1. Carey, S. (2009). The Origin of Concepts. New York: Oxford University Press.CrossRefGoogle Scholar
  2. De Smedt, B., Noël, M.-P., Gilmore, C., & Ansari, D. (2013). How do symbolic and non-symbolic numerical magnitude processing skills relate to individual differences in children’s mathematical skills? A review of evidence from brain and behavior. Trends in Neuroscience and Education, 1–8. doi: 10.1016/j.tine.2013.06.001.
  3. Dehaene, S. (1996). The organization of brain activations in number comparison: event-related potentials and the additive-factors method. Journal of Cognitive Neuroscience, 8(1), 47–68. doi: 10.1162/jocn.1996.8.1.47.CrossRefGoogle Scholar
  4. Dehaene, S. (2011). The number sense: how the mind creates mathematics, revised and updated edition. New York: Oxford University Press.Google Scholar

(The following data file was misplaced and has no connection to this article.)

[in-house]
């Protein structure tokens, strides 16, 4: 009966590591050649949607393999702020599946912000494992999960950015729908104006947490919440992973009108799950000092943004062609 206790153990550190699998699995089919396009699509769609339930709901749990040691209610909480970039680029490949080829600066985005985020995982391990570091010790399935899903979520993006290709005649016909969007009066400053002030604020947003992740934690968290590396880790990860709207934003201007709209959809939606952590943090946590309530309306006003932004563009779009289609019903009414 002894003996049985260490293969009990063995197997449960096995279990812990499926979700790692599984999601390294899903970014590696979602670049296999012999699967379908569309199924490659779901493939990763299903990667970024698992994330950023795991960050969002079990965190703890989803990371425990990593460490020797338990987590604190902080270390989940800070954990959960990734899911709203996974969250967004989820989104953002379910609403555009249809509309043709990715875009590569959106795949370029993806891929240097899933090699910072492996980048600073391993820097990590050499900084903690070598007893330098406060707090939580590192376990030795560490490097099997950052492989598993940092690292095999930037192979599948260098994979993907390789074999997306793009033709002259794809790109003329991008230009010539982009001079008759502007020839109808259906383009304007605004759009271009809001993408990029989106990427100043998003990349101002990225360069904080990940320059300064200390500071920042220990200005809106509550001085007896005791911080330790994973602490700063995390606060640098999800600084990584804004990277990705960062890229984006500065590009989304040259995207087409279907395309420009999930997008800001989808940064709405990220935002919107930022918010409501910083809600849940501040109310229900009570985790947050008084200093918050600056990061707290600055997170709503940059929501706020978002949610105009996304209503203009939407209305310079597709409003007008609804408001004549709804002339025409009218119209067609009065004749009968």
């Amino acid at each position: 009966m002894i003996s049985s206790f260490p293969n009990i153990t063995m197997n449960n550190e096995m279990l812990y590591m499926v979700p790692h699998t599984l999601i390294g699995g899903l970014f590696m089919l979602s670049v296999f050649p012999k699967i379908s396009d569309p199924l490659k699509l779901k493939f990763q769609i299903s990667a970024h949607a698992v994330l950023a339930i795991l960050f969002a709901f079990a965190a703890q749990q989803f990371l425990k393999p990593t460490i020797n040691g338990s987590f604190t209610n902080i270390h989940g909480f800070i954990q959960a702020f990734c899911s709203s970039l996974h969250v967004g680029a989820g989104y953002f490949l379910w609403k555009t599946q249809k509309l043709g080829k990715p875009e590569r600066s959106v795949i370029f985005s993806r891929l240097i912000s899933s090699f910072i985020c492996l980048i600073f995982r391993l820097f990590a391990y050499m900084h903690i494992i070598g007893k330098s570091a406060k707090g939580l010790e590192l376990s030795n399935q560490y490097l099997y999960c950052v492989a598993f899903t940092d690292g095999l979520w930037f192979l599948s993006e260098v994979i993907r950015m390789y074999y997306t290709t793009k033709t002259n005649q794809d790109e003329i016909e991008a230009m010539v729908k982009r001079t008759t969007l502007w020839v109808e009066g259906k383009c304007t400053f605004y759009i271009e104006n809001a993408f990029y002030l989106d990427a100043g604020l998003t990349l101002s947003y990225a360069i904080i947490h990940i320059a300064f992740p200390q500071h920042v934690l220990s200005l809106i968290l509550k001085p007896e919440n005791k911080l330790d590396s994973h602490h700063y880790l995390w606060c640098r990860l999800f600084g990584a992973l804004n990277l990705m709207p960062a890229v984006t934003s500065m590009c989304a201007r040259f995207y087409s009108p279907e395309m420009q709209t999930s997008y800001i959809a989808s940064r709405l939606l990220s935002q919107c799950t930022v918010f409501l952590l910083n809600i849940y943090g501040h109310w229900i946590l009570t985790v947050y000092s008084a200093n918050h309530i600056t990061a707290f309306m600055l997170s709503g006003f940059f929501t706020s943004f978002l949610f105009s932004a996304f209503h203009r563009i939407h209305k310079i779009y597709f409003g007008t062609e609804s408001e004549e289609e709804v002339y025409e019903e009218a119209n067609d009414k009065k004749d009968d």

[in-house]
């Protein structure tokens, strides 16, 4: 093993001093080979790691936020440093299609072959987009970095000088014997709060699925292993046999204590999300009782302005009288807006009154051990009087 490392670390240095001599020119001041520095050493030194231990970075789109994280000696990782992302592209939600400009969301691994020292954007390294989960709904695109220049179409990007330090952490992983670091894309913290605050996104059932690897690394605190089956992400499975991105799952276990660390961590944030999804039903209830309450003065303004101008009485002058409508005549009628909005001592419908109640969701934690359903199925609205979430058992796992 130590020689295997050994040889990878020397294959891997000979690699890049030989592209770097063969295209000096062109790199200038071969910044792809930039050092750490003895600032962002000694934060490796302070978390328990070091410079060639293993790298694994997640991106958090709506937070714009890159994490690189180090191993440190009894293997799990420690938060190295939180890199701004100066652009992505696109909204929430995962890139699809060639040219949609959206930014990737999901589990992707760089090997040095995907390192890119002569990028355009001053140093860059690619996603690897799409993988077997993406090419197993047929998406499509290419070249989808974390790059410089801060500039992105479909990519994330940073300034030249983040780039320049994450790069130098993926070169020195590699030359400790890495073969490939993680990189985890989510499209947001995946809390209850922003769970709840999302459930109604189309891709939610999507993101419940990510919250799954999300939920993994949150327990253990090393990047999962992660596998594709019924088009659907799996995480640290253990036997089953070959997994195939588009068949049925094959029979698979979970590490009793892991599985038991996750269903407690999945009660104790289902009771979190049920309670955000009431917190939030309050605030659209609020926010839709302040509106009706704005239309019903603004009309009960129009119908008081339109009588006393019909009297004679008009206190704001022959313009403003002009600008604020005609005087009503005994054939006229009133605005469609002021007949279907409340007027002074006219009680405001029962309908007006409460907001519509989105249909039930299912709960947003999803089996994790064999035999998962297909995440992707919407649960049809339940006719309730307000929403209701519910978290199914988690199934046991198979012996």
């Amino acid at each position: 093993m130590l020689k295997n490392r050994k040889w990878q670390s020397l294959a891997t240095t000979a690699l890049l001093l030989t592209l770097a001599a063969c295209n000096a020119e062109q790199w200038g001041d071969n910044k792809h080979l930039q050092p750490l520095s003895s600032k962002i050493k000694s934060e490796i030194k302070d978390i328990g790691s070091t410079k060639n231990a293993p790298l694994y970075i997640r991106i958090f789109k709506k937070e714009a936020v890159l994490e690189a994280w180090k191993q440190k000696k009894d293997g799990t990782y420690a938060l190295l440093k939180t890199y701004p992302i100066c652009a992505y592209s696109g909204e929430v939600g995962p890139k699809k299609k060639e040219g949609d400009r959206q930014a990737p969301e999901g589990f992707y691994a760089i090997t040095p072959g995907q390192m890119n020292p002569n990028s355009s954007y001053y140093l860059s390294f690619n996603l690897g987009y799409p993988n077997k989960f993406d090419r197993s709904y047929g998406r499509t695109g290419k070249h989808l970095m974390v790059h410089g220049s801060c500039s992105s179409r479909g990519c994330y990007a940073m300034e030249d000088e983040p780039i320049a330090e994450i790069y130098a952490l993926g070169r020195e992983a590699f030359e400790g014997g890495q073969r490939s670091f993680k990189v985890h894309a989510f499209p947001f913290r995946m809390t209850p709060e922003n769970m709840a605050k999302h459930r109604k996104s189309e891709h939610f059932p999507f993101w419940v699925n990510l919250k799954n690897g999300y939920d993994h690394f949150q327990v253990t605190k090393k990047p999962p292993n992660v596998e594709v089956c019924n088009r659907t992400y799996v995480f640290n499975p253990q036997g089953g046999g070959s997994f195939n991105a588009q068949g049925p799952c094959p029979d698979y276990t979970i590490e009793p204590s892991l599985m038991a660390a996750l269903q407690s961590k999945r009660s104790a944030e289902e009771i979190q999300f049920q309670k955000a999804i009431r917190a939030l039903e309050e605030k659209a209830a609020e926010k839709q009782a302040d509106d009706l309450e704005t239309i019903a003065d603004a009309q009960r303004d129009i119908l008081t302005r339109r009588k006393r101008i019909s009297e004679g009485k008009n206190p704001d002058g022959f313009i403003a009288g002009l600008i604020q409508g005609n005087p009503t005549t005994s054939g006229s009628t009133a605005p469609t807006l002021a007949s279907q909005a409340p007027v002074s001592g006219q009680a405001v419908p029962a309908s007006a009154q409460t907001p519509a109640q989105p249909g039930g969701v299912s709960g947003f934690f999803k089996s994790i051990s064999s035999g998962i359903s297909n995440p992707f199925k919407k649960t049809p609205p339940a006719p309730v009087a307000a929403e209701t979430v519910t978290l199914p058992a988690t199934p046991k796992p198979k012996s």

5. Gebuis, T., & Reynvoet, B. (2012). The interplay between nonsymbolic number and its continuous visual properties. Journal of Experimental Psychology: General, 141(4), 642–648. doi: 10.1037/a0026218.CrossRefGoogle Scholar
  6. Göbel, S. M., Watson, S. E., Lervåg, A., & Hulme, C. (2014). Children’s arithmetic development: it is number knowledge, not the approximate number sense, that counts. Psychological Science, 25(3), 789–798. doi: 10.1177/0956797613516471.CrossRefGoogle Scholar
  7. Hyde, D. C., & Spelke, E. S. (2009). All numbers are not equal: an electrophysiological investigation of small and large number representations. Journal of Cognitive Neuroscience, 21(6), 1039–1053.CrossRefGoogle Scholar
  8. Leibovich, T., & Ansari, D. (in press). The symbol-grounding problem in numerical cognition: a review of theory, evidence and outstanding questions. Canadian Journal of Experimental Psychology.Google Scholar
  9. Libertus, M. E., Woldorff, M. G., & Brannon, E. M. (2007). Electrophysiological evidence for notation independence in numerical processing. Behavioral and Brain Functions : BBF, 3, 1. doi: 10.1186/1744-9081-3-1.CrossRefGoogle Scholar